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IFC chief inks finance deal


A deal between AMK Bank and the International Finance Corporation hopes to expand microfinance in Cambodia, but industry experts fear credit crunch


The CEO of Angkor Microfinance Kampuchea (left) speaks with the CEO of the International Finance Corporation (right) after a partnership was announced between the two organisations that aims to increase public access to microcredit.

DESPITE a tightening local and international credit market, the International Finance Corporation (IFC) inked an agreement with Angkor Microfinance Kampuchea (AMK) to support its microlending efforts in the Kingdom.

The IFC's CEO, Lars Thunell, announced the deal on Tuesday during a visit to Phnom Penh.

"Supporting AMK will help extend much-needed services to parts of the country where they are needed most," he said.

"Given the global financial crisis, this is especially important in a country where more than a third of the population live below the national poverty line," the IFC said in a separate statement.

Thunell said that the IFC will "advise AMK on overall strategy and the development of new financial products and services".

The IFC is the private-sector arm of the World Bank with about US$942 million in investments.

"IFC is eager to support AMK in its desire to upgrade and expand."

Microlending in Cambodia has expanded at a brisk 30 percent per year, and a private credit rating bureau is tentatively set for launch before mid-2009.  Thunell said the bureau will provide an extra boost to local lending.  

"[The credit bureau] will increase transparency and help facilitate the selection of new customers," he said.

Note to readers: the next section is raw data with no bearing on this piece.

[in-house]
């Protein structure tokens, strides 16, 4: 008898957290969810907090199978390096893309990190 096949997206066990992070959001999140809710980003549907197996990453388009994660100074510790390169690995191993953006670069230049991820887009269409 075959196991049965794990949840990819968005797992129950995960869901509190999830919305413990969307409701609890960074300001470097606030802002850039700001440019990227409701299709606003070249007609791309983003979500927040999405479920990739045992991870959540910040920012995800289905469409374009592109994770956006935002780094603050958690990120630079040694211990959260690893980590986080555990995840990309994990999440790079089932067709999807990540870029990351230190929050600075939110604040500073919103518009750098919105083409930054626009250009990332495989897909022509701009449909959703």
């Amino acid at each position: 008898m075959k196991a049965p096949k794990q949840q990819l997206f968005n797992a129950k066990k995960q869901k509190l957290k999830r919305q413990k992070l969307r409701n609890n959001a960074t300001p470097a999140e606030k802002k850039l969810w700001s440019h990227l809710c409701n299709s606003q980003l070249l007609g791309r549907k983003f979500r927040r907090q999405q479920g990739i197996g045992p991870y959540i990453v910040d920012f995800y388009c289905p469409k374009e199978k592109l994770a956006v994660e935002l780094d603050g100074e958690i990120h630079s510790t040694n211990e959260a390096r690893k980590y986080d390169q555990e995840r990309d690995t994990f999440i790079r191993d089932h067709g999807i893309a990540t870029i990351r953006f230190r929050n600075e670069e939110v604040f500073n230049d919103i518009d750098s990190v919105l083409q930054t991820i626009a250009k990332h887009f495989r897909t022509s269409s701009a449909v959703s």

Credit challenges

But even with IFC help, banking industry experts say the credit crunch may be putting the brakes on Cambodia's rapid microlending growth.

"All MFIs [Micro Finance Institutions] are cutting back ... I would estimate that most of the microfinancers are having to cut back their lending by about a quarter," said AMK CEO Paul Luchtenburg.

Most of the

microfinancers are having to cut back by about a quarter.”

A December 2007 legal amendment allowed MFIs to accept deposits, which Luchtenburg said has increased access to capital.

But even with these changes, local micro lenders remain dependent on foreign investment to finance local lending.
"Most [ local] finance comes from abroad.... We are the least leveraged, but the sector as a whole is exposed," he said.

"The [IFC partnership] will certainly help, though. IFC has a broad network and can provide guarantees," he said.

AMK is a microfinancer with more than 180,000 clients and 50 offices in the Kingdom, according to a statement.

AMK is strictly a microfinance bank, with most of its loans below $150.

Luchtenburg said that high overhead costs of microlending in Cambodia are also a challenge for local institutions.

"We work with the poorest segment, so costs are high. We work in riel, which is difficult to get, plus we have the credit crisis," he said.

Cambodian riel is unavailable in large amounts because most of the economy is based on US dollars.

Acleda Bank Vice Chairman John Brinsden said that all banks in Cambodia are feeling the credit crunch.

"[Acleda] is not hurting, but we are certainly watching," he said.

Acleda has a long-standing relationship with the IFC and has gone from being a microfinance non-governmental organisation to Cambodia's first international bank.

But Brinsden says the international slowdown is putting the squeeze on banks.

"For the first time since I have been here, the amount of money going out of the country exceeds the amount coming in.

"It's not so much that we are seeing capital flight. It's more that we are not seeing as much coming in," Brinsden said.

He added that the National Bank of Cambodia's stricter capital requirements have also slowed Cambodia's lending growth.



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